This lively crew, comprised mainly of Indigenous folks, first gathered at Charlottesville solidarity vigil outside Flagstaff City Hall (the uzhe) but were immediately confronted by white liberals whose feelings were hurt by messages on the banners. One simply stated the famous Durruti quote, “fascism is not to be debated, it is to be smashed” and the other read “Death to fascists, anti-colonial & anti-fascist solidarity. One particularly excited person said, “don’t stand on the sidewalk, someone got arrested last time!” to which someone responded, “we will not be policed.”
Standing on a lawn holding signs amidst a hundred white argumentative liberals who were ready to throw us under the first bus to pass by was of of no particular interest so the crew departed into the streets proclaiming, “set aside your privilege and join us,” perhaps two did, but that was a clear enough message of how limited their “solidarity” extended. Though Flagstaff street medics became welcome company.
As far as marches in Flagstaff this certainly wasn’t the largest, but the streets (and sidewalks for a bit) were most definitely “our streets” for nearly an hour. Chants of “Charlottesville to Flagstaff, always anti-fascist,” and “organize, fight back,” and the standard, “no cops no kkk no fascist USA,” echoed off the buildings. Speaking of those fascists in blue, they did catch up with the crew after about 30 minutes and stalked them for the rest of the time. The impromptu march then wound its way to “Heritage” square where the recent Crime Think pamphlet (which copies of were also disseminated) was delivered to curious tourists via megaphone.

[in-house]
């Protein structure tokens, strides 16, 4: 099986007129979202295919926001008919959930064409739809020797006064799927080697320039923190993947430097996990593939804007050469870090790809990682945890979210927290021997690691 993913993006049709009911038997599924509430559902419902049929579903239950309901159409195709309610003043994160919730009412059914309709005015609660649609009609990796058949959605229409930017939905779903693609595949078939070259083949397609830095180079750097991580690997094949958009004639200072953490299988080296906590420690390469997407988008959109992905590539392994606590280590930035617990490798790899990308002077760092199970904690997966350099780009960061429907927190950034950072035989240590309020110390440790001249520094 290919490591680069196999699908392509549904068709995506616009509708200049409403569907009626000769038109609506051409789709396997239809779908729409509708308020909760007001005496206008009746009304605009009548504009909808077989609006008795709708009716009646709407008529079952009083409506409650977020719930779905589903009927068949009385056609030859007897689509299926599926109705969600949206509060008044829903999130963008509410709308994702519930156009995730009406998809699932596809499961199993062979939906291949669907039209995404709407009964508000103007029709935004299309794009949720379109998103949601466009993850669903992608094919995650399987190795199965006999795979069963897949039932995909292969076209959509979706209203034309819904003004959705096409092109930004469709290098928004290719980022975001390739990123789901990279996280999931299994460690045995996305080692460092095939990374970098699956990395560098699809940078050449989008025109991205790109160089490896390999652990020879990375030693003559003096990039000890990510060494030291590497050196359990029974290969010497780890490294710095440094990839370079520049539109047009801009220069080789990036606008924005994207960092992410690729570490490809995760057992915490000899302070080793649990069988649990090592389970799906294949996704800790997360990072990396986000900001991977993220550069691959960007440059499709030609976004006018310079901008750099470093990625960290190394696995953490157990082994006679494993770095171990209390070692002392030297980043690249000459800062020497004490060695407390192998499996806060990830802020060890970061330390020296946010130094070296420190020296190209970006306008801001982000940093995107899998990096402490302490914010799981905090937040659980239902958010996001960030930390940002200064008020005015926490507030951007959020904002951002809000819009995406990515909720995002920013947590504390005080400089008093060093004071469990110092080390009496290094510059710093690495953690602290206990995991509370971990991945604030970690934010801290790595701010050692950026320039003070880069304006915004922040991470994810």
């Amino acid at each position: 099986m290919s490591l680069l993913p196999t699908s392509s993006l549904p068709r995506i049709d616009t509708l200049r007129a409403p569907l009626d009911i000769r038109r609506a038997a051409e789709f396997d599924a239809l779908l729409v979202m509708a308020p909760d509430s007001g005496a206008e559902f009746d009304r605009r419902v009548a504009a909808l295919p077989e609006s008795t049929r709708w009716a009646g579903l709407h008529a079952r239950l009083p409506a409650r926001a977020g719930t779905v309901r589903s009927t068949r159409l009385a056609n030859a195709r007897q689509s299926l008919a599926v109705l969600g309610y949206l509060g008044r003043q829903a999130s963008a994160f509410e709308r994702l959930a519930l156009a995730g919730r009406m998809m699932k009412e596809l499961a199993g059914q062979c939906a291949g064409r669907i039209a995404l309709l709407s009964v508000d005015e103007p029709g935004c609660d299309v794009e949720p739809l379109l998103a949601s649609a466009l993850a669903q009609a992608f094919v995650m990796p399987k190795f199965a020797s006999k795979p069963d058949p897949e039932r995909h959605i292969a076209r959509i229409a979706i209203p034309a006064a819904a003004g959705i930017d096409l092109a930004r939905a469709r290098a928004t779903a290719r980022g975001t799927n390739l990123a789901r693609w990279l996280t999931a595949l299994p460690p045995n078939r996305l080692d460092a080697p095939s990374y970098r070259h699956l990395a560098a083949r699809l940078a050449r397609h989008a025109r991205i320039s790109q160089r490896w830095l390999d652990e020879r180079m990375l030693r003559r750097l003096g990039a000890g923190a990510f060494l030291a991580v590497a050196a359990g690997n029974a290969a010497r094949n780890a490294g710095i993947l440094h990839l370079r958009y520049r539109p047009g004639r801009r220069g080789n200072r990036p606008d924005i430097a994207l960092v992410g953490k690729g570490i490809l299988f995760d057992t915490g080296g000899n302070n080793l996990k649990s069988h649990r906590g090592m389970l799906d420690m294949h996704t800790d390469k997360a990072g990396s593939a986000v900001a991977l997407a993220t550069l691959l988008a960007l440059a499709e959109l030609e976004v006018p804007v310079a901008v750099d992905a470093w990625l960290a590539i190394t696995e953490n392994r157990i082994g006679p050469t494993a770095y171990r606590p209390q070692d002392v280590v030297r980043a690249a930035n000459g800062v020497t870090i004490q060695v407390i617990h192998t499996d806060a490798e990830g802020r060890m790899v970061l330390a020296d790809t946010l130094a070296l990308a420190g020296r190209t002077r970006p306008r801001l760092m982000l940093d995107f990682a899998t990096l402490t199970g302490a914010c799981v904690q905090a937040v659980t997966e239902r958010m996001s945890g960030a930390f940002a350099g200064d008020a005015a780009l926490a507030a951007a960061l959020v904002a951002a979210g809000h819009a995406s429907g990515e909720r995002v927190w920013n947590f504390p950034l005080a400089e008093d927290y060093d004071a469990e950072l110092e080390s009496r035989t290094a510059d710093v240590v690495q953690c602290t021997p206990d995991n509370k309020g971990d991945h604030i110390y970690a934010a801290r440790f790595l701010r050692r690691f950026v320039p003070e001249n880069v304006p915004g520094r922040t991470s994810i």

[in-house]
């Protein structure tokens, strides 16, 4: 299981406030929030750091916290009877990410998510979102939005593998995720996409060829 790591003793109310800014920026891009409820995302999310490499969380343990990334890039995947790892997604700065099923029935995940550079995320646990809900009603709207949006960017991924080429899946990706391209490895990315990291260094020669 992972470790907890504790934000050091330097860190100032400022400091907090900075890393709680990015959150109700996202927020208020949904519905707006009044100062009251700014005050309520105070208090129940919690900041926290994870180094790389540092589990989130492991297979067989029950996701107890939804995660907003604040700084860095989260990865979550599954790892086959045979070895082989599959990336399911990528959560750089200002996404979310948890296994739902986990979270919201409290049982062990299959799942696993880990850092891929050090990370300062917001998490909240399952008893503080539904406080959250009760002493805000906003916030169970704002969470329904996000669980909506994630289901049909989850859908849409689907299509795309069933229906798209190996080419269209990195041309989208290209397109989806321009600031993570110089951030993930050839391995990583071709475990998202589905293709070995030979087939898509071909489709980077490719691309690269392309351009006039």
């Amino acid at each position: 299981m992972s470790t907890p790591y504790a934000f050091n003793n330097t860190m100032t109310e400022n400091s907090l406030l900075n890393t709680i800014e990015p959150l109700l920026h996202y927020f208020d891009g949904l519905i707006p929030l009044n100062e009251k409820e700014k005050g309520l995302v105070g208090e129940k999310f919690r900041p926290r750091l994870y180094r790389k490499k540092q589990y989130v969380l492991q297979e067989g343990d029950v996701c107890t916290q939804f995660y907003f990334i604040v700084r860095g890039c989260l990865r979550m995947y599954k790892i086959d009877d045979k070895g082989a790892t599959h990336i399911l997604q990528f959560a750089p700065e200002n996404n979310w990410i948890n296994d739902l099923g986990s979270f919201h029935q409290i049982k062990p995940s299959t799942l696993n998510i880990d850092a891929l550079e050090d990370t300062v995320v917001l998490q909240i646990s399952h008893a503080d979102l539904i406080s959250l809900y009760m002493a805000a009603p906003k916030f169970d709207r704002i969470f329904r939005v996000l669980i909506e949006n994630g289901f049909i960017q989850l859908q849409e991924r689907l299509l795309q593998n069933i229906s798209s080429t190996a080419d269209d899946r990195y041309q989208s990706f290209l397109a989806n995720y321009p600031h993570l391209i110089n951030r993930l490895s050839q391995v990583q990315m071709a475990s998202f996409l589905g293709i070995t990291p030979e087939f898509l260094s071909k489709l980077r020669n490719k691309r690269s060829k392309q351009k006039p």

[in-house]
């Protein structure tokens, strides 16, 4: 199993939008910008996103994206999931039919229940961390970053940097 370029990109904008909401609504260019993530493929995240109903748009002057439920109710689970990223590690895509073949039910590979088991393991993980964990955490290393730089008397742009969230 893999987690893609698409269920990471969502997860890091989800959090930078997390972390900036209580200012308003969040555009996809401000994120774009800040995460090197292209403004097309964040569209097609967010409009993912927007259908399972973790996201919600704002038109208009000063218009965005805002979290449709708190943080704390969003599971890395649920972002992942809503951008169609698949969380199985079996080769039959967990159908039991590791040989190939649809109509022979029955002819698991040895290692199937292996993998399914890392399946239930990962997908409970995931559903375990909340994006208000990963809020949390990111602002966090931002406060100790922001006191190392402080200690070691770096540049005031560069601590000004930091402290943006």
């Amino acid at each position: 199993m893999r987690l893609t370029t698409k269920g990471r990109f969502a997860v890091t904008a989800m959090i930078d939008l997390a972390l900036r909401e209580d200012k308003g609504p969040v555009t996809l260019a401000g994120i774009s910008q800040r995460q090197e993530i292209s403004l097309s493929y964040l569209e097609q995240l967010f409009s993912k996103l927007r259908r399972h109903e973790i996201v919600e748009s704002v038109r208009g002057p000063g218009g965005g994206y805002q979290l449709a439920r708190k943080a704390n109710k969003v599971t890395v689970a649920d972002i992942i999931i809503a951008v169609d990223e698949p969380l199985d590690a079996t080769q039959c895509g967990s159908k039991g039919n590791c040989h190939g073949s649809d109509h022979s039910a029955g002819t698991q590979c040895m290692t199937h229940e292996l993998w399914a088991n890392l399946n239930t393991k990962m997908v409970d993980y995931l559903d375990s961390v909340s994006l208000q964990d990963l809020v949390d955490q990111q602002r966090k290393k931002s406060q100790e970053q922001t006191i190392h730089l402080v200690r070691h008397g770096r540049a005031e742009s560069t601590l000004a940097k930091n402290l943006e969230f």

Then the skies opened up and everything was muted by thunder and heavy rain it, was the perfect punctuation (and cover). As it is in the high desert, beneath the sacred mountain, Mother Earth always gets the last word.